2. Ron Newburg says

    These comments s/b in chronological order, if at all possible. One comment usually generates another comment and this “important” fact is loss if the newest comment gets “buried”

  3. George Erdel says

    This is absolutely FOOLISH. This is in no way enhancing the safety of the public and it took this idiot with a willing congress to pass such foolish legislation.

    • S. Lanchester says

      Well, you have amply demonstrated that you have a strong opinion backed up by iron-clad name calling and big capital letters You claim to know a lot about idiots and what is foolish, and you clearly have a lot of first-hand experience with both.

  4. Walter Hake says

    As long as the FAA exist. CYA will dominate, They have no incentives to make risk dicisions. Annual inspections are ridiculous, light plane spcifications are out of date.

  5. Scott says

    2nd comment; Im all for making GA cheaper as I’d love to see GA as affordable as automobiles, however isn’t this regulation similar to what happened in the defense industry…. Mil Standards were taken away… Yet, those who want to show high quality designs (and therefore win a contract) still use Mil-Stds, because they are technically sound. Don’t throw the baby (50 years of collected and collective engineering experience in the CFR FARs) out with the bathwater, that’s all.

  6. Scott says

    When an owner maintains their airplane on their own with less regulations, and it falls out of the sky because they were too cheap to do it right or miss something, and it lands in, say, a pub, and kills people, what then? Do the families of the hurt now get to sue (and automatically win since lack of oversight or records) the owner or operator or the aircraft for negligence? So, while regulation costs go down, insurance rates should go up?

    • ron says

      Have a look at the Canadian experience near the end of the FAA document. Experience accumulated over the past 10 years showed virtually ZERO (1) maintenance related accidents!
      Mountains, weather, & pilot errors prevail!

    • Mikw White says

      Don’t worry. The rules affect CFR Part 23. The rule for maintaining airplanes, CFR Part 43, is not affected so an aircraft owner or aircraft maintainer will still be prohibited from skimping on maintenance.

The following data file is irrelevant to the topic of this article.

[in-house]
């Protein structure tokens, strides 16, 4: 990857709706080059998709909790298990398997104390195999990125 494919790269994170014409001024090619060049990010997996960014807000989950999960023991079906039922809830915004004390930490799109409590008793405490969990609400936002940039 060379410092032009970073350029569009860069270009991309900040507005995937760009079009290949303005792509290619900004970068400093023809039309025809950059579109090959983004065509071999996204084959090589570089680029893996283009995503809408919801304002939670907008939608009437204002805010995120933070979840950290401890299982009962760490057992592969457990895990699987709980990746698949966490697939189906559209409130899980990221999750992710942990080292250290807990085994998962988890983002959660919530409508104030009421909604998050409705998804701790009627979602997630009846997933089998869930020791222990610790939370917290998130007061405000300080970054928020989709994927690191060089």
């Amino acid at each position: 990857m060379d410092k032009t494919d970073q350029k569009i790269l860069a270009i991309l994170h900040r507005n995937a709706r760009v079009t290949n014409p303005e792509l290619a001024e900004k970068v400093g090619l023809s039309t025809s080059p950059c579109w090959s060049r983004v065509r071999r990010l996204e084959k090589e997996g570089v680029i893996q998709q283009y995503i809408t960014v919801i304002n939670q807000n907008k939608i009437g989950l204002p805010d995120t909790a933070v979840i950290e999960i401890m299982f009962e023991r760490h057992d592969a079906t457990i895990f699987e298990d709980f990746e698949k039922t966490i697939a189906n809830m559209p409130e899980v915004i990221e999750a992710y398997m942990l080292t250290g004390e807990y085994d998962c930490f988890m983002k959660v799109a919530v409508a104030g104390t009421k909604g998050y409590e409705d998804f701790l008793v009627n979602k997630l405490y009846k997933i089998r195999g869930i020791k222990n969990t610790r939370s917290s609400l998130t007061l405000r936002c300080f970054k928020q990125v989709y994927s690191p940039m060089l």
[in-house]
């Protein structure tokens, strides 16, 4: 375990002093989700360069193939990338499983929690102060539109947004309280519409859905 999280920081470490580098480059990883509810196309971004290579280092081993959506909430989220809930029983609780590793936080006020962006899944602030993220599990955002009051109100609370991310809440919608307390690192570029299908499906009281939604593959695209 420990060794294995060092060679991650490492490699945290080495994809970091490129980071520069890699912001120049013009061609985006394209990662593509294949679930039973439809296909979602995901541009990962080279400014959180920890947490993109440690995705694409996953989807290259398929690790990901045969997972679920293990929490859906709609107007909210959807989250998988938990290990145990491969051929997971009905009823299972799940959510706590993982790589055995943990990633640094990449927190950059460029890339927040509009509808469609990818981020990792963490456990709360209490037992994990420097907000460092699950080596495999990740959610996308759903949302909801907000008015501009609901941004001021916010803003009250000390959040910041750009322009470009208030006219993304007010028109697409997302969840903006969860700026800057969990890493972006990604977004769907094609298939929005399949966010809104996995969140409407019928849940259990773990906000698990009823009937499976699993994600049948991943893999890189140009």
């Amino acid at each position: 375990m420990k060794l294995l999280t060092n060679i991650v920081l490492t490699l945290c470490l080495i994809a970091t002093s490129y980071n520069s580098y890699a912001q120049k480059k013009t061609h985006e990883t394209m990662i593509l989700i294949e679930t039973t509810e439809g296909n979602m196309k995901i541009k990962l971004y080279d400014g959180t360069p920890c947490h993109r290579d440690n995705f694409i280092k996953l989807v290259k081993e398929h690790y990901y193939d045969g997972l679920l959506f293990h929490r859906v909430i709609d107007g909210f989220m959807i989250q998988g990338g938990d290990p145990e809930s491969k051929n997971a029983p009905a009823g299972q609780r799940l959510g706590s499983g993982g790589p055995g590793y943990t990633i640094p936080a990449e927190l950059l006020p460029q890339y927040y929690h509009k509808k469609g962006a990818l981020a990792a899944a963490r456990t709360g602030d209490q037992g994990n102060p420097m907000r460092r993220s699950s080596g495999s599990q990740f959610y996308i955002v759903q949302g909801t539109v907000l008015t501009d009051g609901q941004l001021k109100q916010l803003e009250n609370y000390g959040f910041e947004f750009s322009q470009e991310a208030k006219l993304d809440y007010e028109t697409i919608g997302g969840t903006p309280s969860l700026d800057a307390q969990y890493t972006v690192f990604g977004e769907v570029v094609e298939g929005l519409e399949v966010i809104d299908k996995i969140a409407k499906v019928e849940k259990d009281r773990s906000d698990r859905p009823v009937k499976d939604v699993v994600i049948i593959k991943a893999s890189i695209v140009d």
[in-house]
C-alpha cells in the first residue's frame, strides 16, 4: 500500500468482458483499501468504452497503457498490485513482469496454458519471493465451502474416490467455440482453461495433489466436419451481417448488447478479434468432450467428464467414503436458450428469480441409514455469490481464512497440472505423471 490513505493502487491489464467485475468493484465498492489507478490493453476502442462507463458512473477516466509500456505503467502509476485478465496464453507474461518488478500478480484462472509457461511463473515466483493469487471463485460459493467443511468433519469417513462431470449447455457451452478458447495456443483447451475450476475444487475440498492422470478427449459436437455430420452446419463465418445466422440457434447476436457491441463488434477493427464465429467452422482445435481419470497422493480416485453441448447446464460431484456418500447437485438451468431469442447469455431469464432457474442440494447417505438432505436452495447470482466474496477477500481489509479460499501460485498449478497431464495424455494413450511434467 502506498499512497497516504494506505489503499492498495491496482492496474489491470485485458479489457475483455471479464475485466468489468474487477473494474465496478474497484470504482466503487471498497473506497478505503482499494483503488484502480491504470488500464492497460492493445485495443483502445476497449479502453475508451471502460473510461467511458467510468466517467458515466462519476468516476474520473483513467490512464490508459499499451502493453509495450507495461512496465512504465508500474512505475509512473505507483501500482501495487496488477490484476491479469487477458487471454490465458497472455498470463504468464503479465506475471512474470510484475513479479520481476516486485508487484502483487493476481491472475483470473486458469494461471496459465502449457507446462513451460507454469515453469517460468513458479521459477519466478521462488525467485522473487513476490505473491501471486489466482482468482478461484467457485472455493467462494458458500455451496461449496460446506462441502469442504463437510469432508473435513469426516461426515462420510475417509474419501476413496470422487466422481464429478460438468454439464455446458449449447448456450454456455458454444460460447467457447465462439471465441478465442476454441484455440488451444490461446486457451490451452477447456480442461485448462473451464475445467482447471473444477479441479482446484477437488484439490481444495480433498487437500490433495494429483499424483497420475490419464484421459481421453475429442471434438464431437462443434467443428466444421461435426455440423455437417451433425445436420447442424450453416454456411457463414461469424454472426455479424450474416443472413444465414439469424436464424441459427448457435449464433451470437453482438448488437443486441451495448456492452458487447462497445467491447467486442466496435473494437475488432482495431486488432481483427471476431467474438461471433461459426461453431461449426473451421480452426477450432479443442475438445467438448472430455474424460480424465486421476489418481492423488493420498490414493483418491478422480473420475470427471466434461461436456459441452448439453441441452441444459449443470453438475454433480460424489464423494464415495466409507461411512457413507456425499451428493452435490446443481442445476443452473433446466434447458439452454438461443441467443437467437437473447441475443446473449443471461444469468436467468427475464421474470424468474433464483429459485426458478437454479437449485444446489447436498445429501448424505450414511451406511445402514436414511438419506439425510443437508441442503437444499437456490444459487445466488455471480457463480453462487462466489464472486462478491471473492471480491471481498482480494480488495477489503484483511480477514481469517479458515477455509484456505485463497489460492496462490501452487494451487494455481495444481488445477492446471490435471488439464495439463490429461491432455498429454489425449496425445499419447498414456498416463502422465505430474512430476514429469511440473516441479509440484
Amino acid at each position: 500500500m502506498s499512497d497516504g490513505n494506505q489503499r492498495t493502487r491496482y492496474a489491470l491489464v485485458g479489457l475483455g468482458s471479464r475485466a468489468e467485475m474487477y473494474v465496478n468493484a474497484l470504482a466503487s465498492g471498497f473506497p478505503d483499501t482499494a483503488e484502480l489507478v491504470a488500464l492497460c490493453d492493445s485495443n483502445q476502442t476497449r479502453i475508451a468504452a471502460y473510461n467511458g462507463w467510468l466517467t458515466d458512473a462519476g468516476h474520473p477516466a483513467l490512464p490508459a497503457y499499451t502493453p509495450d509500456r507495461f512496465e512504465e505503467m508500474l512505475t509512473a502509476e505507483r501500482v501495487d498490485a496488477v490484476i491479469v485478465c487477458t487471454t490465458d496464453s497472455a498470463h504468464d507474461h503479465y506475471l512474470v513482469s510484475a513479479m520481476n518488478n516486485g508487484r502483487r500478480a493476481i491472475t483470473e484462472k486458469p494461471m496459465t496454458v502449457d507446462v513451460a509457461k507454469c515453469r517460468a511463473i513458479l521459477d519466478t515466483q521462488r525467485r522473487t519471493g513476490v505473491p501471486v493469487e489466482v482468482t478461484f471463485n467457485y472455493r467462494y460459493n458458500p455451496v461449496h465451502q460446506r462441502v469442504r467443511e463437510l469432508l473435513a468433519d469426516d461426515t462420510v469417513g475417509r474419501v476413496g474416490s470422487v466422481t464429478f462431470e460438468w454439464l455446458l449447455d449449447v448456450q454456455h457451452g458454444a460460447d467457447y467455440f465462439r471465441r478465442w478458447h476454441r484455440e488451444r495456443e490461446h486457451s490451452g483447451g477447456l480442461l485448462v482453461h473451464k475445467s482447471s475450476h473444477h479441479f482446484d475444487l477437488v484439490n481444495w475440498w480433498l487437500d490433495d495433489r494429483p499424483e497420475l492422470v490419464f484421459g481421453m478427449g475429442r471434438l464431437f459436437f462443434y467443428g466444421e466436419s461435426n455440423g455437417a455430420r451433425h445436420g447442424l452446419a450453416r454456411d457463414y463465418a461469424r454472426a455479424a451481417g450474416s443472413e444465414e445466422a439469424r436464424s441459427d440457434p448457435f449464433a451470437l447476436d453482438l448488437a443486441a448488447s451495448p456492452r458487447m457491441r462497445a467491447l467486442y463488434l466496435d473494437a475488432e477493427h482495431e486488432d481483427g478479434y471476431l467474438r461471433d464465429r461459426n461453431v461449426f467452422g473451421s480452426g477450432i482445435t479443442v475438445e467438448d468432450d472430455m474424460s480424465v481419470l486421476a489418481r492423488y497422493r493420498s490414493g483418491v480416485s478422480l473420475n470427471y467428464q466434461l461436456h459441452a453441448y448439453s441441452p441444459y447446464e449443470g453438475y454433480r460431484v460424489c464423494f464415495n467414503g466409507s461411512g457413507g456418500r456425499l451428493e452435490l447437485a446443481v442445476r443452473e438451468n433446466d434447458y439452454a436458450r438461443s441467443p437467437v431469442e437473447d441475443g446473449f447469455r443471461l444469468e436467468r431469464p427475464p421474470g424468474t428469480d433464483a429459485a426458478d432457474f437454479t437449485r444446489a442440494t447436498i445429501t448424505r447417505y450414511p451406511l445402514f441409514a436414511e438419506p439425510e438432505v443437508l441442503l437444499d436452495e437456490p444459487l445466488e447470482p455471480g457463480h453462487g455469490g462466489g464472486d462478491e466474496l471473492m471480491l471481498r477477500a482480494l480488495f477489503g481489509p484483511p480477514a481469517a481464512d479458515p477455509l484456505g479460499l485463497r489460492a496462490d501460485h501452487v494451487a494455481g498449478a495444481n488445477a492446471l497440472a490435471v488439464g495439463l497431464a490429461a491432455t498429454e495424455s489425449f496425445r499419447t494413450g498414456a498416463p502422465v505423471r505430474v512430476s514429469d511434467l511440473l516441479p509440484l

• Ron Newburg says

        Go to page 309 and onward. The owner of the aircraft will be allowed to maintain his own aircraft much the same as he would maintain his own car! Certified parts will not be a prerequisite!
        A “starter engaged” warning light (critical for Continental Engines) would cost $5.00 instead of $500.00!
        Parts / appliances and other stuff, certified for other aircraft, that are suitable for your own aircraft can be installed without “big brothers” permission!

        The aircraft owner can do as he pleases, installing parts HE (or his advisor) deems to be acceptable.
        I am a Canadian and our “Owner Maintained Aircraft” have not been “falling out of the skies”.
        Given the opportunity, I believe aircraft owners will seek the advice & assistance of qualified, knowledgeable individuals. Your A&Ps will be busier than ever, maintaining your aircraft to a higher level at a lower cost.

  7. Greg W says

    I surly hope that this will help with the cost of new parts and aircraft. If the bill that was signed into law is the same as the report that has been linked by others on this posting it looks good at this time. A big concern to me is the “owner maintenance”, the proposal dated June 5th, states that the aircraft can be returned to standard category, if that remains so great, if not, it is a problem. Just as with operating under the sport pilot rules, if an aircraft was modified out of those performance levels,(usually by gross weight), it can not be operated under S.P. rules ever again, even if returned to its earlier configuration. I have been involved with aircraft from Canada that were “owner maintained” and it is a big deal getting times and providence on all the parts in the aircraft to return them to standard category in the U.S. Depending on the airplane ,not worth the cost of importing the airplane as essentially a full “restoration”/conformity inspection must be done ,including opening up the engine to identify parts and A.D. compliance, log book conformation of compliance has not been allowed as it is with a standard annual condition inspection.

    • ron says

      Once a Canadian aircraft goes into the “owner maintained” category, forget about ever restoring it back to the normal, certified category. The prop and engine and airframe data plates MUST BE XXXXX out when it goes into the “owner maintained” category.
      None of us Canadians would ever want to GO BACK!!!
      The proposed USA / FAA rules are much more “friendly” but probably unrealistic when it comes to going back into the normal certified / commercial / category.